Lanakila Washington has $21,000 in his presidential campaign war chest. Most of the money comes from his personal savings.
By Candice M. Giove
There’s an Air Force One pin fixed to the lapel of Lanakila Washington’s dark green suit, a symbol of a more stately form of transportation. For now, the South Bronx resident, running a write-in campaign for the presidency on his own party line, travels in a more quotidian fashion: stumping via Greyhound and Amtrak.
Be it cramped on a bus or riding on a train, Washington spreads his vision for America to the people he meets along the way, chatting about his write-in candidacy for president and the Humanistic Party, which he created in 2005.
“The people in this country are really, really suffering from what’s going on,” he said, while drinking a peppermint tea at a diner on White Plains Road and Story Avenue. “That’s why I picked this particular time to run.”
While not on the road, Washington remains home participating in focus groups or running his travel agency, though these days he dedicates most of his time to maintaining his website and burning homemade CDs to hand out while campaigning. Each disc contains recordings of two impassioned campaign speeches, one set to music selected by his official campaign DJ (possibly a presidential campaign first).
Sometimes people stumble upon his site, or onto one of his speeches posted on YouTube. He said that his candidacy generated media attention from places as far as Austria and Chile. It also attracted the curiosity of a high school in Georgia, where he eventually wound up fielding two hours worth of questions from eager teenagers.
So far a two day ride to Florida stands as Washington’s longest campaign-by-bus stint. “We had a lot of stops and every time we stopped I gave out the CDs, telling people who I was and just talking to people to the point where it’s like, ‘Okay. I have to get to the bus. The bus is going to leave,’” he said.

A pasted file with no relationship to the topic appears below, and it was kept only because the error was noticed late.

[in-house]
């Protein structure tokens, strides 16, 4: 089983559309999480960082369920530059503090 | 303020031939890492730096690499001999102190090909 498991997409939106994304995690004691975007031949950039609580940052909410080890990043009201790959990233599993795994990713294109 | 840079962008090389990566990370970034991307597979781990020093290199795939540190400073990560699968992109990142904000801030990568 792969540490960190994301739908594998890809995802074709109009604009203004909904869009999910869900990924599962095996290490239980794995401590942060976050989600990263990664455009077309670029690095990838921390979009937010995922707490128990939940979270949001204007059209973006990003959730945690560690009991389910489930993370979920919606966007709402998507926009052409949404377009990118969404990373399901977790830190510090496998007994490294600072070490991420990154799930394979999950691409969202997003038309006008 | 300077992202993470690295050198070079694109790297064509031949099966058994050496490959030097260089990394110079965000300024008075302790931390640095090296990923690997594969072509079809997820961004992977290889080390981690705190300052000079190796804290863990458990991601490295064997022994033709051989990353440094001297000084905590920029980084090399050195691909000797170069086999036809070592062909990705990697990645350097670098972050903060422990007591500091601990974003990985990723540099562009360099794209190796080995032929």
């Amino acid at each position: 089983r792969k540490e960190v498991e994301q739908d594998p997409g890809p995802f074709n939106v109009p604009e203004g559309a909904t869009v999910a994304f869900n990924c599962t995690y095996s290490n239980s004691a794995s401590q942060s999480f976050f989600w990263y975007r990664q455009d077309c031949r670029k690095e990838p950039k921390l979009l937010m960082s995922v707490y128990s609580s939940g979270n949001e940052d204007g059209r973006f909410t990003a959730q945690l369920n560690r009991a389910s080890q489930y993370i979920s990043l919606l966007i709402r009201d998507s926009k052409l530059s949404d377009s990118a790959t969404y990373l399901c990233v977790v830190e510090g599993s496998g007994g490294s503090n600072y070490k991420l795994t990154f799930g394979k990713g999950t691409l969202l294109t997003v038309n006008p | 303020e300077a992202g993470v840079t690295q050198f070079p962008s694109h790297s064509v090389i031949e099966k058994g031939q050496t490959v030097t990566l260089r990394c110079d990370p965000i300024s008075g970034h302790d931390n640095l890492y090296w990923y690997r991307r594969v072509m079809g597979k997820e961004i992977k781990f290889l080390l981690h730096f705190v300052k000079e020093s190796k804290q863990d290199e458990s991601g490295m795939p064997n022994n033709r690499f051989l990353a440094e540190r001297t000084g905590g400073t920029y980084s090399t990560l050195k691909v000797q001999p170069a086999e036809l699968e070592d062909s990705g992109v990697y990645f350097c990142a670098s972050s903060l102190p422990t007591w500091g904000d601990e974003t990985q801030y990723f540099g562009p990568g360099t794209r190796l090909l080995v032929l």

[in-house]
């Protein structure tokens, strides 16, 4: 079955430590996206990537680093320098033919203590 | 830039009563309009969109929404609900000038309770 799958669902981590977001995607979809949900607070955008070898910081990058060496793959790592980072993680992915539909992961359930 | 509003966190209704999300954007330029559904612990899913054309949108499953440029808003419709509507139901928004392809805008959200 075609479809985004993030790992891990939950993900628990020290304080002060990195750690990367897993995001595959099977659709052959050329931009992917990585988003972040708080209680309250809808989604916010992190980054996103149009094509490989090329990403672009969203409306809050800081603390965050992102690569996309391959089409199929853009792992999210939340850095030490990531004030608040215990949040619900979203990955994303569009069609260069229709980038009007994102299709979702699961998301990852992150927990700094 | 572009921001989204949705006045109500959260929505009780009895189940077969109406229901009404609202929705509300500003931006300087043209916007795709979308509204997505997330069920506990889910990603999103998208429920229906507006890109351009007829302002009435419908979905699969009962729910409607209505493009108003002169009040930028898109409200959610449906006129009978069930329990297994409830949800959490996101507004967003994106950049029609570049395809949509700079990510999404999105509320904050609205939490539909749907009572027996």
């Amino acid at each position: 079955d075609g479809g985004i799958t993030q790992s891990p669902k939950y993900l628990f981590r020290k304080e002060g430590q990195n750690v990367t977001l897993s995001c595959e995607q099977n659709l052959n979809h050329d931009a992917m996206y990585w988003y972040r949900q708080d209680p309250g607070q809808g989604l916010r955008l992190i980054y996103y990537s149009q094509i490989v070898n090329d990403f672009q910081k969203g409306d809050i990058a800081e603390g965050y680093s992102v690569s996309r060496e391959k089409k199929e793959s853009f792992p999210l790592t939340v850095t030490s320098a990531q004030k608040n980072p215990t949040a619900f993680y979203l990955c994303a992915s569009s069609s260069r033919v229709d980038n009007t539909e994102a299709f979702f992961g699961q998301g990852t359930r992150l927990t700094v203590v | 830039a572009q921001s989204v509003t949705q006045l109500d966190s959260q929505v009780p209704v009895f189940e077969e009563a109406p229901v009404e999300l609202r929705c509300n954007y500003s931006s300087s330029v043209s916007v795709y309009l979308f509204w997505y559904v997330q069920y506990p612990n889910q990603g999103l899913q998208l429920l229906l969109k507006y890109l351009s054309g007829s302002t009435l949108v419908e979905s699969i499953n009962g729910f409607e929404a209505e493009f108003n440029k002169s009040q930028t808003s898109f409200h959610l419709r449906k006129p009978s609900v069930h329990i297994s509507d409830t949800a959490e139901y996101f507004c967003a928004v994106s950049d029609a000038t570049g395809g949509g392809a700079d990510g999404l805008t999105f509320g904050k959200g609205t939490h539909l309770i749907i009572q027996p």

He plans to go further, cross country by Greyhound perhaps, like Malcolm X. That trip might be in the works for January, when he attends his first debate in California. As election time nears, he’s considering campaigning by RV.
With such a positive persona, Washington would never outright admit that the paltry odds of winning. “No matter what the result is I feel I have the victory because I’m on the journey. I’m going to take this journey and whatever manifests on election night, November 4th, so be it. I’m ready.”
Washington’s quest for the White House—however dreamy, idealistic, or far-fetched—grew out of his frustration not only with the current administration, but also with the candidates vying to take its reigns.
“I actually don’t hear the other candidates talking about the happiness of the American people,” Washington said. “There are a lot of concerns and issues that the American people have.”
Some of those concerns are health care, the deficit and war. Mainly, he said, no candidate in the race bears an attitude towards peace comparable to his own. His vision includes a nine-month troop withdrawal plan from Iraq.
Once a registered Democrat, Washington dumped the party to create his own, complete with a platform to create a “promise land” inspired by Dr. Martin Luther King Jr.
“We need to create the promise land based on peace, culture, education and unity through the communities because it starts in communities first,” he said. “It’s about human revolution, which is a bloodless development of the human spirit, where everyone begins to really respect each other and have more compassion for each other and that leads to true peace.”
While on a trip to Atlanta, Washington said that the late civil rights leader appeared in his dream. “He came to me and said, ‘Don’t wait until 2012. Do it now and don’t worry about it. I’m going to be by your side.’”
He’s doing that with a shoestring campaign war chest of $21,000. Most of the money is his savings, little comes from donations. “That doesn’t worry or concern me because people are still coming out and still coming to my aid in terms of saying we really want you in that seat,” he said.
When Washington finishes his tea at the Bronx diner, he mentions that he, his campaign advisor and campaign DJ planned to go dancing one weekend. Then they might head to Atlantic City, where he likes spending time by the ocean. Washington also gambles sometimes.
“I always win,” he said.